boss Allan Oliver wandered around the pitch to escape the bedlam of the changing room, where his jubilant players celebrated their best result of the season.
Perhaps he needed to clear his head or maybe he was simply enjoying the moment after his team had pulled off the biggest of upsets in defeating Darlington.
The club that was playing Saturday afternoon park football four years ago had beaten their former Football League neighbours 2-1.
Two goals from Danny Earl earned a victory that ended in drama with an 88th-minute penalty save by Aycliffe keeper Scott Pocklington.
“We didn’t expect that,” admitted Oliver. “I’d have been delighted with a point. Darlington missed a few chances, but Danny’s second goal was good enough to win any game.
A chip over the keeper, it was class.
“It’s probably the best result in the time I’ve been here.
For me, it’s an historic result for the town to beat Darlington.
“I think Darlington were treated dreadfully, being demoted four divisions, but they knew at the start of the season how tough this league is and I still think Martin (Gray) and Brian (Atkinson) will get them promoted.”
There was another manager at Moore Lane who will have been just as pleased as Oliver – Spennymoor Town’s Jason Ainsley.
Not only did he see his team’s primary challengers for the Northern League title beaten for the fourth time this season, he will have noted how suspect at the back Darlington are.
Quakers have conceded 25 goals in 23 games and the manner in which they gave goals away on Saturday meant they had only themselves to blame.
As in the defeat at Team Northumbria a fortnight ago, Aycliffe soaked up the pressure and hit Darlington on the break.
Both Earl goals saw him latch on to long balls, the first on the half hour seeing him shrug off Stephen Harrison before slotting past Jack Norton.
He did it again before halftime, this time evading Gary Brown before executing a sublime chip.
Gray’s team have not kept a clean sheet in 14 league matches and he’s had enough of it.
He said: “We got done on the break and it wasn’t good enough so things are going to change. The players have been told.
“We’ve got to get back to being solid, getting clean sheets and w i n n i n g games that way.
“ P l a y e r s need to start listening and taking on board what’s expected of them. If they don’t, then changes will be made within the club. You can’t give goals away and expect to come back.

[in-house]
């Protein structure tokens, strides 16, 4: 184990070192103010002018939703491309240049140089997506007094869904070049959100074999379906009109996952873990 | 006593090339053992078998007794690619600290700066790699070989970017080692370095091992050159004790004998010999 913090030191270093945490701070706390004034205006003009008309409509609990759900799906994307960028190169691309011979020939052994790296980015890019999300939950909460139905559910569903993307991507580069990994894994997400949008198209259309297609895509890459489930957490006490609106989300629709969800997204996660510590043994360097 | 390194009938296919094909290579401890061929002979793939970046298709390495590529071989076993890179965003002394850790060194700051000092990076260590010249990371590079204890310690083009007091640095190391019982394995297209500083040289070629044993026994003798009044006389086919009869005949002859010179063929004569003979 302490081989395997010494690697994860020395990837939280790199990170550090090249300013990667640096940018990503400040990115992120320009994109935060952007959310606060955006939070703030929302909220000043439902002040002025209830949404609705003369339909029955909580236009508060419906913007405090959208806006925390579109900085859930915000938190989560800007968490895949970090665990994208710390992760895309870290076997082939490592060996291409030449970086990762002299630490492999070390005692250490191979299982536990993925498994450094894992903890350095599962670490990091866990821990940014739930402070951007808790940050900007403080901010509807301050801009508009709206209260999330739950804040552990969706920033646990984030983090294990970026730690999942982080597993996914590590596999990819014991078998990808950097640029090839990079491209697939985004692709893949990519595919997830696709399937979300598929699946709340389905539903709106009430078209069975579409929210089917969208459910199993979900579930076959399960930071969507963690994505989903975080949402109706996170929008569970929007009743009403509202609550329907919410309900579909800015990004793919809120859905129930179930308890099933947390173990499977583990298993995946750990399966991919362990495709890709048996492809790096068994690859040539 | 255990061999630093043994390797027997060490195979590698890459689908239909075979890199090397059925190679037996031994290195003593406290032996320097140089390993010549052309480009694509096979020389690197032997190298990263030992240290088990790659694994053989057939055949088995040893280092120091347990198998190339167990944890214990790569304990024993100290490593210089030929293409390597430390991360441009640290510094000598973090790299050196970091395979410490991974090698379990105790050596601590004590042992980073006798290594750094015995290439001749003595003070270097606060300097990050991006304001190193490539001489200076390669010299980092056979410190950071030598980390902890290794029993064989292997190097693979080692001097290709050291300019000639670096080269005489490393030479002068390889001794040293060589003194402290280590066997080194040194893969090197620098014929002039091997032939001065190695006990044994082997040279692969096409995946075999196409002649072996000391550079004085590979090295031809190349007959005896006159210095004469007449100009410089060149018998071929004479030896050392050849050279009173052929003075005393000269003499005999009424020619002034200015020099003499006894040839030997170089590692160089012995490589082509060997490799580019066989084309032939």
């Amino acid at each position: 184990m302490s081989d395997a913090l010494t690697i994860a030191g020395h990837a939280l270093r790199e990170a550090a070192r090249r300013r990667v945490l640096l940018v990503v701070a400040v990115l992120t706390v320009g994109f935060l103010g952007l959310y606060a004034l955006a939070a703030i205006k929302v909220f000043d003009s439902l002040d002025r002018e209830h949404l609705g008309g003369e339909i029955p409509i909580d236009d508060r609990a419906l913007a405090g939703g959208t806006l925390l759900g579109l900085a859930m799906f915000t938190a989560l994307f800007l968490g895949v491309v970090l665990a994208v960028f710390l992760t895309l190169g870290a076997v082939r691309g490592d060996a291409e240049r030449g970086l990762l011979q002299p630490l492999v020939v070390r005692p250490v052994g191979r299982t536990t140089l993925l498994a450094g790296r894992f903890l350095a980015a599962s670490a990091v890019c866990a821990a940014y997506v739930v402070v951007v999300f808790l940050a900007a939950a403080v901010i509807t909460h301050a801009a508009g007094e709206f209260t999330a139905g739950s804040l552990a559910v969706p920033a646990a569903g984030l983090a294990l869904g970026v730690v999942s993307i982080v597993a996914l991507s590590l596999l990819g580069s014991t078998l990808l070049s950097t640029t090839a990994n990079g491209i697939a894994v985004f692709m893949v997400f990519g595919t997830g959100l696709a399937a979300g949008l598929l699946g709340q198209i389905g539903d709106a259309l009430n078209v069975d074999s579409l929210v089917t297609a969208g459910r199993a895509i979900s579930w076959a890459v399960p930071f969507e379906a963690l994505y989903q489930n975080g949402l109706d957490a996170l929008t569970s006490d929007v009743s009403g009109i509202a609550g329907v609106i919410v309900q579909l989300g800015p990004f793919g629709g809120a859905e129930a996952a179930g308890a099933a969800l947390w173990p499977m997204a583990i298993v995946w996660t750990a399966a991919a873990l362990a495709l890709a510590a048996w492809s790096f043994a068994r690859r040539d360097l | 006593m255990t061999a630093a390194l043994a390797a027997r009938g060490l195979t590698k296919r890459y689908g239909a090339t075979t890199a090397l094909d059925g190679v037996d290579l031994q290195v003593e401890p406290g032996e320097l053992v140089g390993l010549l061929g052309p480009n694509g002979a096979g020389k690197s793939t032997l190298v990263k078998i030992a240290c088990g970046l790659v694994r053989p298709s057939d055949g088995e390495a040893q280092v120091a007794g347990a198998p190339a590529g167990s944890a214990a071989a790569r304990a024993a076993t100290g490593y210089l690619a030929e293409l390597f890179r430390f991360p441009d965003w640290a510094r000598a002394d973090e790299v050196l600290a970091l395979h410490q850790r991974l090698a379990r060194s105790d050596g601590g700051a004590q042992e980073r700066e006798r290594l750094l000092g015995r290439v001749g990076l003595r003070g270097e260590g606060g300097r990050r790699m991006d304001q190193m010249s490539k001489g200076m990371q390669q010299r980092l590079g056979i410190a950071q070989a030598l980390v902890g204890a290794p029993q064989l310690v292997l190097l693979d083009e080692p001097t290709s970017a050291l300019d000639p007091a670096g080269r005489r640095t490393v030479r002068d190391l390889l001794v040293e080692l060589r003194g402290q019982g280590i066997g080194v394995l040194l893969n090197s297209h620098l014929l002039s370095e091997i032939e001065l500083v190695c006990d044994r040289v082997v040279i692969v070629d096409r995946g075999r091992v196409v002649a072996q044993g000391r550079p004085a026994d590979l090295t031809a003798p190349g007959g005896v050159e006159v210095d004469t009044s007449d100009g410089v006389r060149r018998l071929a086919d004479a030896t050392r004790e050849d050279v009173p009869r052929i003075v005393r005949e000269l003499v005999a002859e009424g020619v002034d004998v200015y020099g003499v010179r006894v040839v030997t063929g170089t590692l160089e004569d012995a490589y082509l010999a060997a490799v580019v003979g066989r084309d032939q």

“No disrespect to Aycliffe, but we can’t afford to be coming to these places and losing.
“Give any team two goals, in what is their cup final and they’ll defend for their lives to hang on to their lead.”
While conceding goals has been an issue for some time, Quakers are no longer finding scoring goals easy.
Between Earl’s two goals, Amar Purewal headed past Pocklington to briefly provide parity, but in the second half, when Darlington were entrenched in the opposition half, they missed a handful of chances.
David Dowson, Stephen Thompson and Craig Gott were all at fault, while playmaker Thompson’s input was diluted by Aycliffe’s manmarking.
Oliver added: “We didn’t think we’d match Darlington man-to-man in a 4-4-2, so we thought we’d crowd the midfield and play on the break.
That worked for both of Danny’s goals.”
Thompson had a chance to provide a late leveller from the penalty spot, after James Oliver felled Dowson, but Pocklington guessed correctly, diving to his left to become Aycliffe’s hero.
It was a sweet moment for a keeper who was in Quakers’ youth team and also had an unsuccessful trial at Darlington last year.
Oliver may believe that Darlington will still be promoted, but many more results such as Saturday’s will leave them playing for second place.
Their lead remains four points, but second-placed Moors have four games in hand on Quakers, who have lost three of their last five games.
Last year the top two – Spennymoor and West Auckland – lost only five games each, albeit in a 42-game season.
Gray added: “I don’t think we’ve lost any momentum, but I’m telling you now there’ll be a massive improvement at Durham next week and believe me the players know about it.
“You see what happens next week. Under no circumstances will they not come out of the blocks.
“Some strong words were said by me and what I say goes – it’s as simple as that. But we’ll stick together because we’ll have little blips like this during the season.
“But we can’t afford any more days like this if we want to challenge for the league.”